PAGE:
Project to improve Old Tampa Bay's water quality to cause Courtney Campbell Causeway lane closures

TAMPA, Fla. — Drivers who use the Courtney Campbell Causeway will soon notice a construction project as you get towards the Tampa end. Lane closures are also going to happen overnight.

"I’ve lived here all my life. As a teenager I would come to the Ben T. Davis Beach on a fairly regular basis," said Janet Toney, reminiscing of a time when the Courtney Campbell was one lane in both directions.

A lot has changed since then. Now engineers are not only worried about helping transport vehicles from Clearwater to Tampa, they are are trying to improve water circulation and overall health of Old Tampa Bay.

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"It looks like as long as there are no center pillars on these bridges that it opens up the area for anything to go underneath the bridge that needs to, instead of getting caught on those pillars and hanging up," said Toney.

A 230-foot-long flat bridge is what crews are working on right now. It will form a channel below the roadway to allow water to flow through. 

"I was wondering, well can I still get by here and enjoy my rides and walks and sure enough you can," said Tom Bednarczyk, who lives down the street.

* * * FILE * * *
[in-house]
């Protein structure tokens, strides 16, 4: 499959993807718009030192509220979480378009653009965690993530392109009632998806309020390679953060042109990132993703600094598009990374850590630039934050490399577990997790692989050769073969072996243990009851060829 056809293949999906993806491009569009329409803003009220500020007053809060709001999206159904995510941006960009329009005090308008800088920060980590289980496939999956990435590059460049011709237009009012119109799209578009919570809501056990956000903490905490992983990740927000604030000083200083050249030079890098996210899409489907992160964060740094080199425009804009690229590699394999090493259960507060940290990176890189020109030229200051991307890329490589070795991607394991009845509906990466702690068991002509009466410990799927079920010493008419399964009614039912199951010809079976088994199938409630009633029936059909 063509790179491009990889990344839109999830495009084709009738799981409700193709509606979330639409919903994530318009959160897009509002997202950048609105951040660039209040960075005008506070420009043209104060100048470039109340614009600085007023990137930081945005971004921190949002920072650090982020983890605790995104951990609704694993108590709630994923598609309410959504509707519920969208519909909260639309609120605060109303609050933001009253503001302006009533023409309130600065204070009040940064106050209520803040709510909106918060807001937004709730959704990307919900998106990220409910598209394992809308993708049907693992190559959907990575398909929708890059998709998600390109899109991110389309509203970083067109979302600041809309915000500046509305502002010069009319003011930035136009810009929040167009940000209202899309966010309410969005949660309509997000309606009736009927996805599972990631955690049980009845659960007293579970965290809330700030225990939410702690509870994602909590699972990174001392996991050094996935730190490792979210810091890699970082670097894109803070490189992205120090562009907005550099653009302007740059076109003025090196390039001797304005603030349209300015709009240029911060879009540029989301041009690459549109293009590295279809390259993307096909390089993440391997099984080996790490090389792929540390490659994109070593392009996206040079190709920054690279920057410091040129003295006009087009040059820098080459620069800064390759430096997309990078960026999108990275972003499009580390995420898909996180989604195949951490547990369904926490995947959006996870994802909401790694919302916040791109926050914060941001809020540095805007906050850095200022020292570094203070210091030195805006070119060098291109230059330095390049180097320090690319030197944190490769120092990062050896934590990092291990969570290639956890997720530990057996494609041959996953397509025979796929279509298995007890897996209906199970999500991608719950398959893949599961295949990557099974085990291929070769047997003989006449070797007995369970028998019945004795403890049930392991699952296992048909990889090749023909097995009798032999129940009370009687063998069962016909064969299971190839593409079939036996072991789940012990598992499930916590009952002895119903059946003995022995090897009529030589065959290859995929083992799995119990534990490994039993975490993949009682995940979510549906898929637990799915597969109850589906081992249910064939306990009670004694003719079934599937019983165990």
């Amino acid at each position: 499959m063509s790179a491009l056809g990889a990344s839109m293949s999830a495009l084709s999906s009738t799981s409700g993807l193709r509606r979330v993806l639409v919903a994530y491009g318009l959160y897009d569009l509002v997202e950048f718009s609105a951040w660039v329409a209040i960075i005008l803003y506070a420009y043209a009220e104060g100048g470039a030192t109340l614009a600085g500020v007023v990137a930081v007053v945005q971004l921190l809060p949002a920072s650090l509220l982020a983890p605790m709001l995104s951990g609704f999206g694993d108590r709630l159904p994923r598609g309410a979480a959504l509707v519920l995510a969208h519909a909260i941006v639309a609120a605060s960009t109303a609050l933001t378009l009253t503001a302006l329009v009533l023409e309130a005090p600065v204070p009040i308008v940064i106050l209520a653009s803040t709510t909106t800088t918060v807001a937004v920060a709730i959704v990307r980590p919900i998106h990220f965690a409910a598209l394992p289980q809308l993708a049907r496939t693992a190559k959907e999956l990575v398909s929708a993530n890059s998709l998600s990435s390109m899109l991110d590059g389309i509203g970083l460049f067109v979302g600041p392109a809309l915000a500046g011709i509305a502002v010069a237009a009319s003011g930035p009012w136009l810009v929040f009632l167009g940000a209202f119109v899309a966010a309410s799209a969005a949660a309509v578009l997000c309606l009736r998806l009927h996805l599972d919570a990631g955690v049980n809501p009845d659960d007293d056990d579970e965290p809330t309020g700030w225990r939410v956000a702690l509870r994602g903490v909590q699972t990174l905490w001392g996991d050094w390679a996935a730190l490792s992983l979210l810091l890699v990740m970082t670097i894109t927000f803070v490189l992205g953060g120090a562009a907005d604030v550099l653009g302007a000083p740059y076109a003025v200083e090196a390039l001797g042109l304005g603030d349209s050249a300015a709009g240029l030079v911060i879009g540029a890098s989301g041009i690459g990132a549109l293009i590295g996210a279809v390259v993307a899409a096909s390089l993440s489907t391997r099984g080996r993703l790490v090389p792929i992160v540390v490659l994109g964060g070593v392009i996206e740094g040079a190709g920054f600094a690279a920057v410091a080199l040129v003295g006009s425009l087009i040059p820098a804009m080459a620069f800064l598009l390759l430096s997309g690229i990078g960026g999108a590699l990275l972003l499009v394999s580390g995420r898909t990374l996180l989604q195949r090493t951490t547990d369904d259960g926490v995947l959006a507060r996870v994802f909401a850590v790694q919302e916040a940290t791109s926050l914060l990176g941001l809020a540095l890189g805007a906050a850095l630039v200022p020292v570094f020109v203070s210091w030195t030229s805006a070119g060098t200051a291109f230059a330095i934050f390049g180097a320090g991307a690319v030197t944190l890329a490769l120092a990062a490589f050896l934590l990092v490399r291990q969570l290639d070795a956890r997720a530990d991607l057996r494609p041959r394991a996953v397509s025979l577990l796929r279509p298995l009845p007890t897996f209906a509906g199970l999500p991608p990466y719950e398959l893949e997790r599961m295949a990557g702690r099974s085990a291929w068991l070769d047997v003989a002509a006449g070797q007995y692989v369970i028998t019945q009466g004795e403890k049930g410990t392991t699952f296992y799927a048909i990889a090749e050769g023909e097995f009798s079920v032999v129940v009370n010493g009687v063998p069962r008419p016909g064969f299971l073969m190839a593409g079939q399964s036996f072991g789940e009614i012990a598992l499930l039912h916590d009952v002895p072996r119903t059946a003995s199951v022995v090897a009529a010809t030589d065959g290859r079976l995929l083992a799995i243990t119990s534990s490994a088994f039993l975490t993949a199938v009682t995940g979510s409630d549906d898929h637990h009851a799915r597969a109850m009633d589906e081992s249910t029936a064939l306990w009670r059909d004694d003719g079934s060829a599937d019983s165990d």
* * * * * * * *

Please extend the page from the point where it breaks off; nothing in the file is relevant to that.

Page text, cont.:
FDOT is planning to keep the trail open during construction, but it may shift depending on the work being done.

Traffic lane closures are also happening, which could impact your morning commute.

Acording to FDOT's website, from February 18 to 24 west of Ben T. Davis Beach, closures will happen between the hours of 8:30 p.m. and 6:30 a.m.

FDOT is asking drivers to keep a close eye on the road for traffic pattern changes.

"Everybody hates construction when we they're in a hurry," said Bednarczyk. "It's something we have to put up with, it doesn’t last forever and if it makes things better why would we want to do it."

Bednarczyk believes the $12 million project is money well spent when it comes to such a busy road.

"If we can alleviate some of this problem here I’m all for it," Bednarczyk said.

The project is expected to be finished in the Summer of 2019.

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